The series includes material concerning a vast number of organizations in which Mrs. Roosevelt was interested. These include educational, humanitarian, philanthropic, and political organizations. There is material relating to colleges with which Mrs. Roosevelt was concerned or associated, particularly, Bethune-Cookman College (Mary McLeod Bethune), Brandeis University (A.L. Sachar), Howard University (Mordecai Johnson), and Roosevelt College (Edward J. Sparling). Although by no means an inclusive list, the following are among the organizations represented in this series: American Association for the United Nations; American Civil Liberties Union; American Committee for Yugoslav Relief, Inc.; American Committee on Africa, Inc.; American Council for a Democratic Greece; Americans for Democratic Action; American Friends Service Committee; American Relief for Greek Democracy; Citizens Committee for Children of New York City, Inc.; Citizens Committee on Displaced Persons; Committee for the Nation's Health; Democratic National Committee; Encampment for Citizenship; Franklin D. Roosevelt Memorial Foundation; Julius Rosenwald Fund; Junior Literary Guild; Lincoln Center Advisory Committee (a Poughkeepsie, New York, resettlement house); The Nation Associates; National Association for the Advancement of Colored People; National Citizens Committee for United Nations Day; National Committee Against Discrimination in Housing; National Conference on the German Problem; National Council of Negro Women, Inc.; National Mental Health Foundation; New York Committee for Democratic Voters; President's Commission on Higher Education; United Nations Student Association; Wiltwyck School for Boys, Inc.; Women's Action Committee for Lasting Peace.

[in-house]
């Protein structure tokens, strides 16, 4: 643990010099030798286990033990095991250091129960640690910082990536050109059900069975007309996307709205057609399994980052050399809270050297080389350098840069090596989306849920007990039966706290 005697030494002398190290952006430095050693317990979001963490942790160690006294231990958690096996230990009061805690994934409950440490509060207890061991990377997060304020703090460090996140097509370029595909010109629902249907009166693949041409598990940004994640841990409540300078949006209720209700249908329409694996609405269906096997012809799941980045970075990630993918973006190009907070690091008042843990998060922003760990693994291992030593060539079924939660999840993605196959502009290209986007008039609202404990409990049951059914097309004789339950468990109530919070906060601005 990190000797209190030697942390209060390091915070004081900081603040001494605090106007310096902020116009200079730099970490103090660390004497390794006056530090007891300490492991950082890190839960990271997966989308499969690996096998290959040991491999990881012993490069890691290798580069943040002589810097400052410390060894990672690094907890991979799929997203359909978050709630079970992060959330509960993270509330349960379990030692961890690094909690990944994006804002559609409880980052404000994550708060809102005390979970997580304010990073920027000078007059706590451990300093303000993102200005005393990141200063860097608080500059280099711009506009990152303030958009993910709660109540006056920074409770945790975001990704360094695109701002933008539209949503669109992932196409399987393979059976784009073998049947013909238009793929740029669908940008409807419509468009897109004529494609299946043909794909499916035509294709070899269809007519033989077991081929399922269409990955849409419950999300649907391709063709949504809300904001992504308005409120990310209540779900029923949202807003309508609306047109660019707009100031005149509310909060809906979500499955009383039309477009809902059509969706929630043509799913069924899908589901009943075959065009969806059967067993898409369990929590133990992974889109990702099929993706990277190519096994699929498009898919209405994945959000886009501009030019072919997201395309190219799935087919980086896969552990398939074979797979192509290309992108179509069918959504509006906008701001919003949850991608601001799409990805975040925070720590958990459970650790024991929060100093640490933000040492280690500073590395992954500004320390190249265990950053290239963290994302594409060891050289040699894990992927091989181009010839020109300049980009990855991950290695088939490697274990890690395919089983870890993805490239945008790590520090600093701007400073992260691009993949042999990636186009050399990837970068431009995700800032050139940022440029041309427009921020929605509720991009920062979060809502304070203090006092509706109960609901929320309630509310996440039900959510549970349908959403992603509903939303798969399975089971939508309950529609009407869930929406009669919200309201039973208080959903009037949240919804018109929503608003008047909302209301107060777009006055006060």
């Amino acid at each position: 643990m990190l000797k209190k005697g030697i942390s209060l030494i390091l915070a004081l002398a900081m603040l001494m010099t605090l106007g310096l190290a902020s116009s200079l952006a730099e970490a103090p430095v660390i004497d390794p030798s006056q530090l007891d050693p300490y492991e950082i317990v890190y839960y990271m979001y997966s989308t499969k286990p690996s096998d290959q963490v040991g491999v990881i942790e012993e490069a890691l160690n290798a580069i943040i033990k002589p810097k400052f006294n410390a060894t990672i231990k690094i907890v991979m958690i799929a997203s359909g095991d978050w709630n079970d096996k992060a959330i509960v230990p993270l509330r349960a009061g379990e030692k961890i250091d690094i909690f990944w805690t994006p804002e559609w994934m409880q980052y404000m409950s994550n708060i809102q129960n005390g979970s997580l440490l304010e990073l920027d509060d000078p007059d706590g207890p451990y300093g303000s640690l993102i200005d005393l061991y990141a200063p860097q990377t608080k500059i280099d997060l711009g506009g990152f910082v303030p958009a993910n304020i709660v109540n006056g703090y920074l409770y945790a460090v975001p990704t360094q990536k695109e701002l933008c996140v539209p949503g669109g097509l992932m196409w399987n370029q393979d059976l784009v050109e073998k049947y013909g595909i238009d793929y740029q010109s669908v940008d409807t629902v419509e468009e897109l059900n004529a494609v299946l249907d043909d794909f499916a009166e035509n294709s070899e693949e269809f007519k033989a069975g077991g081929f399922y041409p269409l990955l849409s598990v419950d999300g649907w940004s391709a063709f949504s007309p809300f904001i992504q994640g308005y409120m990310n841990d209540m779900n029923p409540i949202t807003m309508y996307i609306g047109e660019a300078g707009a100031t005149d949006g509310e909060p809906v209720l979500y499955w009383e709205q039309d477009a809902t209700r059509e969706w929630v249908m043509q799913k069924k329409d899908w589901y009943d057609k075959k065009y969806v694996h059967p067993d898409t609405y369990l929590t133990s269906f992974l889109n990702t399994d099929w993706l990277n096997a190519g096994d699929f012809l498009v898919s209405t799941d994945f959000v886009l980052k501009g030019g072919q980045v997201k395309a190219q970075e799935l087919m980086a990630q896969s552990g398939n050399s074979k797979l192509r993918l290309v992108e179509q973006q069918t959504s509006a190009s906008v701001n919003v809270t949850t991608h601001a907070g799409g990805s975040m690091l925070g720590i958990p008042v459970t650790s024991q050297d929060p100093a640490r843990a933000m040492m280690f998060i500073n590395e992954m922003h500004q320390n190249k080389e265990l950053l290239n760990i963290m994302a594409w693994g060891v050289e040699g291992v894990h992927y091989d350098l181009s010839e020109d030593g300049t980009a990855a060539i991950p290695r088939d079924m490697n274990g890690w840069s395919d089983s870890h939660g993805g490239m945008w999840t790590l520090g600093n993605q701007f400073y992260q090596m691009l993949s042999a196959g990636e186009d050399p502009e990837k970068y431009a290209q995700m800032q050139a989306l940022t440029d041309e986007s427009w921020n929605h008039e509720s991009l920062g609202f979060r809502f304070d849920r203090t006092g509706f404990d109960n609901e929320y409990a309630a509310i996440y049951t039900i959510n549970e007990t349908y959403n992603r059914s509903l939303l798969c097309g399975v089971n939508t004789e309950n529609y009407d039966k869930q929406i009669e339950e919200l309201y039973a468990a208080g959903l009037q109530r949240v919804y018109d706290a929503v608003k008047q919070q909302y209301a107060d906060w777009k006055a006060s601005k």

The last box of correspondence in this series consists of correspondence between Mrs. Roosevelt and Harry S. Truman, 1945-1962. The correspondence ranges over a variety of topics, including post-war problems, United Nations affairs, United States foreign policy, domestic affairs, and politics. There is also correspondence concerning speeches, statements, columns, invitations, and the like. A rough draft register is included with this correspondence.
--United Nations Correspondence and Publications. 1945-1955. 35 Containers. Correspondence, telegrams, cablegrams, memoranda, reports, invitations, resolutions, newspaper clippings, transcripts of speeches, calling cards, working drafts, position papers, agendas, schedules, programs, petitions, as well as various processed materials including articles, brochures, clippings, resolutions and transcripts of proceedings.